3D printing is a powerful tool for creating all kinds of stuff, but it has its limits. Hobbyist-focused machines that dispense melted plastic through a nozzle can only make parts that are so strong. Many tinkerers see that not as a constraint, but a challenge. One of them is YouTuber Camden Bowen, who decided to try and make a 3D-printed combustion engine.
He's made engines before, but those were basically just pumps driven by compressed air. Combustion engines have to be self-running air pumps, which is where the fuel (in this case, butane) comes in. Just like any other common piston engine, Bowen's compresses a fuel-air mixture, ignites it, exhausts, and then intakes more fuel.
Trying to 3D-print a combustion engine in plastic introduces all kinds of problems, though. You have to accept certain limitations of the technology right off the bat. The crankshaft, for instance, couldn't be plastic. If that was possible, Harbor Freight would've done it already. The flywheel also needed some metal in it to be heavy enough, and short lengths of copper pipe stood in for valve seats. Other than that, J-B Weld was one of the few substances used in this engine that didn't get extruded out of a 3D printer.
After some ignition trouble, the results are mixed. The engine does pop and bang a few times, but it doesn't stay running at any point. It has a fair amount of compression and a solid ignition system, so the fuel system—a butane lighter held in front of the intake port—is likely the weak link here.
This is not the most ambitious plastic engine we've seen. The guys at the YouTube channel Garage54 previously cast an entire Lada engine block out of transparent resin, using a slew of other Lada parts to get the thing spinning. It did immediately explode after fuel and a spark were added, though.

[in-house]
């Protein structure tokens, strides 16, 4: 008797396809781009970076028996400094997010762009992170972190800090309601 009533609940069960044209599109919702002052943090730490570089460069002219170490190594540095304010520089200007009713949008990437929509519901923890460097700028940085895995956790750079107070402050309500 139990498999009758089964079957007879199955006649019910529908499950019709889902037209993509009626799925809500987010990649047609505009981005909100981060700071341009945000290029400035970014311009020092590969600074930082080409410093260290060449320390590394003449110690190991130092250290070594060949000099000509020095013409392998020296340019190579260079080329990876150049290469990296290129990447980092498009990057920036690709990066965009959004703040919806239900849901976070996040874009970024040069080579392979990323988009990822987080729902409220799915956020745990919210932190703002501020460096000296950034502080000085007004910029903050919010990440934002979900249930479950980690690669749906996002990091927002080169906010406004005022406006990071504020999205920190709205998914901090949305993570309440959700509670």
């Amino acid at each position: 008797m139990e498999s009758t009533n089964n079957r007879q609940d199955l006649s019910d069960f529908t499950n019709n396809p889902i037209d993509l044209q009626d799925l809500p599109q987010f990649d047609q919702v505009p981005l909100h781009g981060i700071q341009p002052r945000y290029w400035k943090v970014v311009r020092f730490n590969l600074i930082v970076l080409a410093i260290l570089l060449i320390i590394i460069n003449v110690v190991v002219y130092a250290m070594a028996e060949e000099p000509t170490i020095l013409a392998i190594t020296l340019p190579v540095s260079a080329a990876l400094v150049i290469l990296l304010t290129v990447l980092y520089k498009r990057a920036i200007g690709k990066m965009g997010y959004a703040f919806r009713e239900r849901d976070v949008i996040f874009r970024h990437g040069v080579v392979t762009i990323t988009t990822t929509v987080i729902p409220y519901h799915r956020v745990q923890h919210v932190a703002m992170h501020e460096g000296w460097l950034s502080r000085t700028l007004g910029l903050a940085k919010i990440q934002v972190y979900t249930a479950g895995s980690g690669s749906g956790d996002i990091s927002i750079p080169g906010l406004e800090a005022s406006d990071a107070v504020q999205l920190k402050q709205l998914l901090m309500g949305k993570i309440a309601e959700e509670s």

I think the end condition for any plastic engine is bound to be combustion-induced death. There's a reason why ICE engines are so powerful. Containing the energy from even a small explosion in a confined area like a cylinder is serious business. Even some metal ICE engines in production cars have seen issues like heads lifting off of blocks due to the pressure of combustion. Some earlier 20th-century engines had the head cast as a part of the block for this reason. To think that plastic, or even stronger injection-molded plastic, could withstand the force of combustion long enough to do anything useful is aspirational.
Trying does make for a good video, though. Exploring the ins and outs of internal combustion with the help of a 3D printer offers a great way to inform how and why engines work on a granular level. It's something progressively fewer people seem to want or are able to learn about in detail, after all.
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